The plaintive notes of a bagpipe set the mood for the American Conservatory Theatre's presentation of "Black Watch."

The highly stylized work by the National Theatre of Scotland performs at the Armory Community Center, 333 14th Street, between Mission and Valencia, in San Francisco, through June 16.

The show begins with members of the elite Black Watch, a highly decorated 300-year-old unit, as they describe their experiences in Iraq to a journalist. Soon those stories take on a life of their own and the action abruptly shifts to an armored wagon in Iraq. The action continues to jog back and forth in time as the soldiers' individual stories unfold.

The Armory provides a splendid setting for this show about military pride and the terrible consequences of war. Stadium style seating places the action in the middle with great use of the tall scaffolding at each end.

Scaffolding not only allows interesting placement of the actors but also provides giant projection screens for this multimedia onslaught of war. Not for the faint of heart, the show features very strong language, strobe lighting and loud sound effects bombarding the audience with the consequences of combat.

Director John Tiffany skillfully weaves narrative, song, stylized movement and film into this tale of Scottish pride and the horrors of warfare. One of the transitions involves the pool table in the opening pub scene transforming into an armory wagon in Iraq, complete with soldiers tearing their way out of the felt cloth.

A highlight throughout the show is associate director Steven Hoggett's stylized movement that alternates rigid military steps with fluid, graceful ballet-like acrobatics, culminating in a series of more and more frantic marches. A lone female voice sounding so pure and sad ends the show.

The 10 actors do a herculean job racing through time and set changes. One particularly effective sequence that also adds a bit of humor is the history of the Black Watch with performer Stuart Martin flipped this way and that in a series of acrobatic moves as the rest of the cast change his costume over and over.

While this is certainly a unique, fascinating production, it would benefit from a few judicious cuts. The one hour and fifty-minute piece plays without an intermission, and any audience members needing to leave before that, must exit through the top of the stadium seating or risk becoming one of the war casualties on stage.

For tickets, call 415-749-2228 or go to www.act-sf/org.

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    Concord's annual Bay Area KidFest comes to town over Memorial Day Weekend from May 25-27. This year's family activities include zip lining three stories above the action, animal attractions, a variety of sports activities, lots of music and much more.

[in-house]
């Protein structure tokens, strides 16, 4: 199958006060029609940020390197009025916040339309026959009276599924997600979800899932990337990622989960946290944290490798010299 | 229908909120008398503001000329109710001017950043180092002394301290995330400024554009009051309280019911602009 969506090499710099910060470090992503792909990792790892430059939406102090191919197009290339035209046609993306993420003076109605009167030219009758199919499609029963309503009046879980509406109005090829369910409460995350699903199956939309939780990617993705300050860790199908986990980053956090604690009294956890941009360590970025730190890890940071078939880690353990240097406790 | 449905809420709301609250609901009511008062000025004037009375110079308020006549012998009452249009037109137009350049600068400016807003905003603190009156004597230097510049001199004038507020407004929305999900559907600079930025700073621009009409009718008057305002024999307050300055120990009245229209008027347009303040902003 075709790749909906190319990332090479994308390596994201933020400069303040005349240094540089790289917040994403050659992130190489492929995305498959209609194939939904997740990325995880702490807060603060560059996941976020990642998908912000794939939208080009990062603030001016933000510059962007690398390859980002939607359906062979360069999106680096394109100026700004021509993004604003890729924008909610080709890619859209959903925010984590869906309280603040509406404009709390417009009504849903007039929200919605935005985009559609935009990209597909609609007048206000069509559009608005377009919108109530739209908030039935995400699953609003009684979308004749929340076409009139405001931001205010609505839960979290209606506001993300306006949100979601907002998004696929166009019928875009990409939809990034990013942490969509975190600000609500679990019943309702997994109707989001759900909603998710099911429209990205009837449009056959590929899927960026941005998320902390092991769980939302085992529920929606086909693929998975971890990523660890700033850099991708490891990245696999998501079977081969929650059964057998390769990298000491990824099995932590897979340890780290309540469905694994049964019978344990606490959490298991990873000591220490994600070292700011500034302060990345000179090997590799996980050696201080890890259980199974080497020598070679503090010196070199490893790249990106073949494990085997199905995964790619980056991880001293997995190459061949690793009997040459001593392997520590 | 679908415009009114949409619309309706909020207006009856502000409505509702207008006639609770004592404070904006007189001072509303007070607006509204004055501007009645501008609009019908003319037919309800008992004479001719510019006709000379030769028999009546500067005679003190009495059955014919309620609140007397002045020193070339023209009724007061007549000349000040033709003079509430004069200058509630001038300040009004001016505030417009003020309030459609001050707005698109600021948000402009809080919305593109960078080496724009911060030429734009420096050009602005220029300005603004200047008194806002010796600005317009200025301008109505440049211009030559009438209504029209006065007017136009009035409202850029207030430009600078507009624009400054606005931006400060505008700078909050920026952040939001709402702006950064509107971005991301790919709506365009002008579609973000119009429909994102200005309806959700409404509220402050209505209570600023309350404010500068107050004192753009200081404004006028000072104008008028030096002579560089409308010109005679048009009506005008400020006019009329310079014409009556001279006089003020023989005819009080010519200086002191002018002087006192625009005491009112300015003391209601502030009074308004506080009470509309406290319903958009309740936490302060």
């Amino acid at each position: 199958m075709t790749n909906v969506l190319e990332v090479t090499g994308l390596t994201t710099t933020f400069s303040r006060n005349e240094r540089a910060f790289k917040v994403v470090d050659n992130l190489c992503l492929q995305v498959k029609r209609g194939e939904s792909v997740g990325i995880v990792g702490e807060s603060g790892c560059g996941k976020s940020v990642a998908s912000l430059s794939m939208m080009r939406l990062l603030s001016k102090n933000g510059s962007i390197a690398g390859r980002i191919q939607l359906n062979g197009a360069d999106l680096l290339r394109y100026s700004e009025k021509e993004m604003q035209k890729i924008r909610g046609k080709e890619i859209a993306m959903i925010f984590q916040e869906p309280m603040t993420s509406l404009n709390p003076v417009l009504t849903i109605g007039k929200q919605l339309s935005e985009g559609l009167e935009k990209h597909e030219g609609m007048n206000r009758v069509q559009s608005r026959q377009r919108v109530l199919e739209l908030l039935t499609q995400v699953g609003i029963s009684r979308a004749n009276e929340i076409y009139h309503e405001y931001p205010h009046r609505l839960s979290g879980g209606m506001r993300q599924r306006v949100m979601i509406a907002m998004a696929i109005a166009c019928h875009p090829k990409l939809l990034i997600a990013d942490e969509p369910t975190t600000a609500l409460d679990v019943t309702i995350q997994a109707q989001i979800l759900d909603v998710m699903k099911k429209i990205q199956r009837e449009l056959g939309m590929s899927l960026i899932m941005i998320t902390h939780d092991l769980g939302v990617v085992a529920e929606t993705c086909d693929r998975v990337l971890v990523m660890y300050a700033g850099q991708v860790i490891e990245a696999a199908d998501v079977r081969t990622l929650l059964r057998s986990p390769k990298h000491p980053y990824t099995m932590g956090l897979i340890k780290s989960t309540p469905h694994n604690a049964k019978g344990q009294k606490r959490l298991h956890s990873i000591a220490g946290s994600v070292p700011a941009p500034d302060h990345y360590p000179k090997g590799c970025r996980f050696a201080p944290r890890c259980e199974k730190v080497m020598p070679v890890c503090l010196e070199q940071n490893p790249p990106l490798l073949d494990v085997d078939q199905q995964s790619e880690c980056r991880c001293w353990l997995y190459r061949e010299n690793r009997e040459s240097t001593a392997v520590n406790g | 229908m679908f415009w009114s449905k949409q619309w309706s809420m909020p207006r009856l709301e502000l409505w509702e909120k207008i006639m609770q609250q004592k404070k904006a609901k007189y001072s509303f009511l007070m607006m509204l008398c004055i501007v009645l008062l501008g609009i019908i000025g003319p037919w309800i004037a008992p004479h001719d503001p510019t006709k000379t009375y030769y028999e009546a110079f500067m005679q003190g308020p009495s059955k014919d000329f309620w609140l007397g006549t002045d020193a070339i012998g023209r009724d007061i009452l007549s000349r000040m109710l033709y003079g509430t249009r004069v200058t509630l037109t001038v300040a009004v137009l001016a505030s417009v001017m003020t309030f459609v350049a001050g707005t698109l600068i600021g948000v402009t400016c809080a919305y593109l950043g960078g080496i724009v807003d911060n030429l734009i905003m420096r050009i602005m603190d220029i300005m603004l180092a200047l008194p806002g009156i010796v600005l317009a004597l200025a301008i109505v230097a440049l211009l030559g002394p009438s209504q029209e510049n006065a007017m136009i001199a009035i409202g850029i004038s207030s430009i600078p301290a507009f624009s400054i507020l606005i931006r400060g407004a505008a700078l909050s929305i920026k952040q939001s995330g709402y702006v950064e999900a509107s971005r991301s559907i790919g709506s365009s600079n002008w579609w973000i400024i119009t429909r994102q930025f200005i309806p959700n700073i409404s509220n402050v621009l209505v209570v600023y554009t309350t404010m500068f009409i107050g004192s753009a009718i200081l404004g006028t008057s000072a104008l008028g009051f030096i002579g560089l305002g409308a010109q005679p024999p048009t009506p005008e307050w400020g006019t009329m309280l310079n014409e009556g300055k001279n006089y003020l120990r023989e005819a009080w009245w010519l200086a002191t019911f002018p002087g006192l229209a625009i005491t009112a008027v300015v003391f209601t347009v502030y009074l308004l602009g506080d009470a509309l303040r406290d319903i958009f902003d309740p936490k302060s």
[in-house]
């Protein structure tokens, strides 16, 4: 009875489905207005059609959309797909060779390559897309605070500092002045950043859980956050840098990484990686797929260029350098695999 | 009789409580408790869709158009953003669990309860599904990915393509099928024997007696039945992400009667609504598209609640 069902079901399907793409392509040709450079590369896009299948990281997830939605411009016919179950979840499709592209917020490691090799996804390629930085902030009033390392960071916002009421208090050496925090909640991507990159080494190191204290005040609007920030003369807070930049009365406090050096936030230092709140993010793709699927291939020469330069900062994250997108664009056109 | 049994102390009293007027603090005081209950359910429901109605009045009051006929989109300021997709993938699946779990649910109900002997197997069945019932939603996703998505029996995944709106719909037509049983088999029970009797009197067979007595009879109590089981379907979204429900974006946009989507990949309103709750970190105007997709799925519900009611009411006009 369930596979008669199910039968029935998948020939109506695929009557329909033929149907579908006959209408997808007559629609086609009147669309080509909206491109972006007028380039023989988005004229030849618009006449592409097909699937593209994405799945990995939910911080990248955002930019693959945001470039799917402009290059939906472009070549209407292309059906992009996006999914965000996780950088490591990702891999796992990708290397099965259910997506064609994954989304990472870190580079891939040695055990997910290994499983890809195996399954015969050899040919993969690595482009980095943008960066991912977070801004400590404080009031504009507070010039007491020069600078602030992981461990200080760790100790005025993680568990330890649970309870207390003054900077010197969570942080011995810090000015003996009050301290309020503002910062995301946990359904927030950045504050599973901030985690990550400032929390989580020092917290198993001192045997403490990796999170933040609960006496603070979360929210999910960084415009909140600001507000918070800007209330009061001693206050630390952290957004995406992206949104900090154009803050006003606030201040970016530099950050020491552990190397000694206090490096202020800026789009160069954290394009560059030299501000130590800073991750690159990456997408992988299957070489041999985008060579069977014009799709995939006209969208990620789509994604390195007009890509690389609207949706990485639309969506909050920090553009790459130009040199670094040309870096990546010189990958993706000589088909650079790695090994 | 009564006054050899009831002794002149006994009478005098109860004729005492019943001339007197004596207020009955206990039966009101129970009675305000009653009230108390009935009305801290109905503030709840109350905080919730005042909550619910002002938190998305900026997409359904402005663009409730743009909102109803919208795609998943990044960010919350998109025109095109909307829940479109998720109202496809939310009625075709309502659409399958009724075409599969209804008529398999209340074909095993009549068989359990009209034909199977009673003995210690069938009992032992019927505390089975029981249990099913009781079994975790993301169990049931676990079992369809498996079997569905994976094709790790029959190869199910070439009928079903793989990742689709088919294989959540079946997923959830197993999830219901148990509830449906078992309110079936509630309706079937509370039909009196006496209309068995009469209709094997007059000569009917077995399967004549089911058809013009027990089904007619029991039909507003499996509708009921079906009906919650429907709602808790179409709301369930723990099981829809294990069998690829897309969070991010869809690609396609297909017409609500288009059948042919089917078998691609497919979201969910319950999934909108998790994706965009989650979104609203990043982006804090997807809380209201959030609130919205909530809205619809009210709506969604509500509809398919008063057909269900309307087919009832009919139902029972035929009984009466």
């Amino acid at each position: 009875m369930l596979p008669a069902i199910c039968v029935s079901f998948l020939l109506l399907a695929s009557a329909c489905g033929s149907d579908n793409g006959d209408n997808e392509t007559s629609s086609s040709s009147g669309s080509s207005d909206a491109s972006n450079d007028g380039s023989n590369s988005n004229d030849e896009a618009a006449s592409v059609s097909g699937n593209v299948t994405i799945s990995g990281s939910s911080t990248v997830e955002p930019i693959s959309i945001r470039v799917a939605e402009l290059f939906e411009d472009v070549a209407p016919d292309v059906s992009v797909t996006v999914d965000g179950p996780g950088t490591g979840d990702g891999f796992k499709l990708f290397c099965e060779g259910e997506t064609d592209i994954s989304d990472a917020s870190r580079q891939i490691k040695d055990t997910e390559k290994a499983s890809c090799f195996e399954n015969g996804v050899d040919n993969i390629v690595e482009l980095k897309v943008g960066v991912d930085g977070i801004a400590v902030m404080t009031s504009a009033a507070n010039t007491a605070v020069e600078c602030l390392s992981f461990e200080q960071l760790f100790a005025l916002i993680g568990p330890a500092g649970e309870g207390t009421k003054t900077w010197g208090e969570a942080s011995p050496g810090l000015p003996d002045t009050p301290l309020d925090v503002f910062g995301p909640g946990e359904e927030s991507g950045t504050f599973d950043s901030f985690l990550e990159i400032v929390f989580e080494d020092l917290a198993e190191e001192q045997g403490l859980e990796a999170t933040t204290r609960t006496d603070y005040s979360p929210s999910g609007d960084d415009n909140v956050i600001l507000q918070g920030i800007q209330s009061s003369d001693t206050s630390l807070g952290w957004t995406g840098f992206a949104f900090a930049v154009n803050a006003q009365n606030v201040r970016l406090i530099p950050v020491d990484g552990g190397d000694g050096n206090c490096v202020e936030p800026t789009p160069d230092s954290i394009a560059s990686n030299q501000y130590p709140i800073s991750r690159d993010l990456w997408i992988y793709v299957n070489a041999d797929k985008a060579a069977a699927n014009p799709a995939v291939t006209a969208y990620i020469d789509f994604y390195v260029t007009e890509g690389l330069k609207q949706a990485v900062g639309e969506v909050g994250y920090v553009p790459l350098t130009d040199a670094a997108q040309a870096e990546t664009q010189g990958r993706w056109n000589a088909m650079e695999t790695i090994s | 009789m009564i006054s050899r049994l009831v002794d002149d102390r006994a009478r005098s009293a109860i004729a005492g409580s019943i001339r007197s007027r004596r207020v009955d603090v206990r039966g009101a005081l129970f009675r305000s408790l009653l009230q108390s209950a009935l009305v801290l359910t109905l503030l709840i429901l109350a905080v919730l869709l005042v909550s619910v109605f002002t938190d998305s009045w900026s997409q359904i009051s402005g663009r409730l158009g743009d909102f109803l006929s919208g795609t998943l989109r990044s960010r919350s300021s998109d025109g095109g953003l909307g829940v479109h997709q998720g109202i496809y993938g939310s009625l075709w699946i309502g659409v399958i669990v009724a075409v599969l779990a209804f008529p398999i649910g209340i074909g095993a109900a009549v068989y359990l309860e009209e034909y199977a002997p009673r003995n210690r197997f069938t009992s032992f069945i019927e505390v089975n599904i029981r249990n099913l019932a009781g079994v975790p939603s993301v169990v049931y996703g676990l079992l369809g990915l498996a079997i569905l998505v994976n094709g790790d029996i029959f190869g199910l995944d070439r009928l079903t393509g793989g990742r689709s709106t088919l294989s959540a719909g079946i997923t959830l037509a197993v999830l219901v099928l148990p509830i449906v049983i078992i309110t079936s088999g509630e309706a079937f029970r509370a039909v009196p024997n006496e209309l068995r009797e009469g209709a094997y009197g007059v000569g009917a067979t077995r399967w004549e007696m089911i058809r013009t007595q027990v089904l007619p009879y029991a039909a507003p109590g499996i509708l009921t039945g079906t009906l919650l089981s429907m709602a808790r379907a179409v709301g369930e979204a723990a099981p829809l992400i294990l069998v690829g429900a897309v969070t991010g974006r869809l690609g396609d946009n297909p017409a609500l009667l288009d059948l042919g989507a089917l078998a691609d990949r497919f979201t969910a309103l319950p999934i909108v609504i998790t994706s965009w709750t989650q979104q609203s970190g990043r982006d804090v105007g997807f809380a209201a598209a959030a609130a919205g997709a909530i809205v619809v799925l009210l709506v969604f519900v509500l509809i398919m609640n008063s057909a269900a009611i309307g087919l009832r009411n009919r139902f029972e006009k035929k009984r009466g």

It all takes place at Mt. Diablo High School, 2450 Grant St., Concord. For more information, call 925-671-3287 or go to www.kidfestconcord.com.

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    Eric Inman, former Willows artistic director, has been keeping busy. He just completed directing a very successful production, "Little Me," for 42nd Street Moon and is currently hard at work writing a miniseries about an innocent man convicted of murder, set to film in October.

    He's also been busy rewriting his play "Bound by Blood," which premiered in San Francisco last October, into a screenplay. Principal photography begins in February 2014.

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    Lafayette's Town Hall Theatre closes out its 2012-2013 season with a fun production of Shakespeare's "Measure for Measure."

    Director Chris Hayes brings a new take on the Bard's story of a local government's attempt to control its populace by borrowing from the Japanese tradition of Anime. "Drawing from Anime gives me many tools to serve both the comedic and dramatic elements in the play," he says.

    The production runs May 23—June 15 and features Anya Kazimierski as Isabella, Joel Roster as Angelo, and Steve Rhyne as Duke Vincentio.

    For tickets, call 925-283-1557 or go to www.townhallthatre.com.

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    Special apologies and kudos to Ella Wolfe of Vagabond Players. The actress stepped in at the last minute to replace Lana Lang in the company's production of Neil Simon's "The Last of the Red Hot Lovers," which performed at the El Campanil Theatre in Antioch this past weekend.

    I didn't realize at the time about the switch but I've heard that Ella did a fantastic job learning a very large part in no time at all.

    Contact Sally Hogarty at sallyhogarty@gmail.com.